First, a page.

4. Combine your work with another passion and travel

Writer Chris Guillebeau, who wrote The Art of Nonconformity, has the kind of job that lets him work anywhere. So he does it while he travels to different parts of the globe in an attempt to visit every single country around the world.

As a writer, you have the flexibility to work anywhere you want, and on any kind of project you want. In some cases, you can even work in strange new locales, like the African Bush, the Canadian wilderness, or Iowa. If you can leverage your writing skills into a real money-earner, like a freelance copywriter, go where the work is, or just work from your favorite coffee shop. If you can get a nonprofit to hire you for six months, rent a short-term apartment in that city, and go to work.

5. Teach classes and seminars

Writing coach Jeff Goins is making his name not only as a writer, but as a writing coach. He’s built his reputation and living by offering several online webinars and ongoing classes per year, as well as selling educational materials to budding writers. One of his multi-week classes can cost a few hundred dollars per student. Similarly, I’ve begun teaching classes for the Indiana Writers Center, and I was happily surprised when I was handed a check at the end of the first class. I had forgotten all about it.

So what if you charged $200 for a 4 week online class and got 15 students to sign up? That’s $3,000 a month. It’s not downtown-penthouse money, but for a young writer who has a roommate or spouse-with-a-job, it’s a significant contribution to the household income. And what if you could repeat that model every month, or even run it twice a month on different days, but only did it a few times a year?

Further, if you have an MFA, you’re qualified to teach writing and English at a local college or university. (Actually, if you have a master’s degree in anything, you’re qualified to teach undergraduates in that field.) It’s not great pay — I get anywhere from $700 – $1,000 a month for a single public speaking class. And you certainly don’t want to build a career on being an adjunct. But if you’re looking for beer money, or a little something to boost your income, this is a great way to use your degree and your passion.

And now for the two don’ts: I’ve seen other people try this, and it’s rough. A lot of people have started down one of these two paths only to realize the numbers don’t work, and they’re out all that time and expense.

1. Start a website or journal that relies on banner advertising

Ad sales are a hard, scary way to make money. Even big city newspapers aren’t making a ton of money from them. Advertisers only want to pay per thousand displayed ads (some even only want to pay per click). These advertisers will only pay between $10 – $20 per thousand visitors, which works out to $.01 – $.02 per view).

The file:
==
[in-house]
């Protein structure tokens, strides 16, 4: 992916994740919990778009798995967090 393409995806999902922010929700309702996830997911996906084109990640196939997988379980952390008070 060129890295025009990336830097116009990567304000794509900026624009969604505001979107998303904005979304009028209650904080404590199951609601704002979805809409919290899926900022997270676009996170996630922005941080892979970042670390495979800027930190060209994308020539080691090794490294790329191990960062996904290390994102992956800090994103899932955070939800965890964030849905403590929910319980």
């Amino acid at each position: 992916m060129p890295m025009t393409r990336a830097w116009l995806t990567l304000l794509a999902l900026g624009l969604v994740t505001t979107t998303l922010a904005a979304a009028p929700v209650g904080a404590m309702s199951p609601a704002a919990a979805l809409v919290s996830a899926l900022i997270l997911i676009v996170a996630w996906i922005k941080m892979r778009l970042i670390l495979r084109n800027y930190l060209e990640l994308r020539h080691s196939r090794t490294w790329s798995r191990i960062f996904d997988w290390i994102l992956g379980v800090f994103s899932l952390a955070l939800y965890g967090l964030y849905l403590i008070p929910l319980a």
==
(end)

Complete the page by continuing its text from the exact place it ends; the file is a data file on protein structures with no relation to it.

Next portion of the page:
So if you want to earn $50 for a single article, you have to generate between 2,500 – 5,000 visitors to that one page page. But if the advertiser is paying by the click, you may get $.20 per click, but if you want $50, you need 250 clicks. And if the click-through rate on an ad is 1% (which is actually kind of high), you need 25,000 visitors to see that ad. If you could bring in 25,000 visitors a month to your website, you need to sell ebooks, not display ads.

2. Traditional publishing

(Otherwise known as “my editor is going to hate me now!”)

While everyone wants to have that big blockbuster that makes them more money than J.K. Rowling and John Grisham combined, seriously, what are the odds of that happening? I’ve written three books and ghostwritten half of another. If I tried to live on the royalties of those books, I’d have a very fancy cardboard box under a bridge.

No Bullshit Social Media in New Release Shelf

When I saw this photo, it was one of the proudest days of my life. My mom, not so much.

Even if you’re lucky enough to get a publishing deal, you need to sell hundreds of thousands of books in order to get rich; several tens of thousand per year to earn a salary. Let’s say you get $1.20 in royalties for every published book you sell. If you want to earn $48,000 a year in royalties, you need to sell 40,000 books every single year.

Don’t get me wrong. Traditional publishing is great. I owe Que Biz-Tech and Pearson Publishing a lot. So much of what I’ve been able to do has happened because they took a chance on me. I love knowing that my books have been printed, occupy a physical space in the world, and I got a thrill knowing that No Bullshit Social Media was seen by hundreds, if not thousands, of impressionable children walking into a Barnes & Noble. I encourage many writers to try to get their books published by a real publishing house before they take up the self-publishing baton.

But — and this is the point I want to stress — traditional publishing is not how you’re going to make a long-term living. The numbers just aren’t there anymore. Not at $1.40 royalties per book. You’re going to push, promote, and shout about your book to as many people as you can, whether you self-publish, or you go the traditional route. Either method involves the same amount of work. The only difference is there’s a bigger payoff in the self-pub route than in trad-pub. (On the other hand, you’ll never see a self-published book in a Barnes & Noble.)

Having said that, having a traditionally published book is an excellent way to build your reputation, which makes numbers 2 – 5 that much easier to accomplish.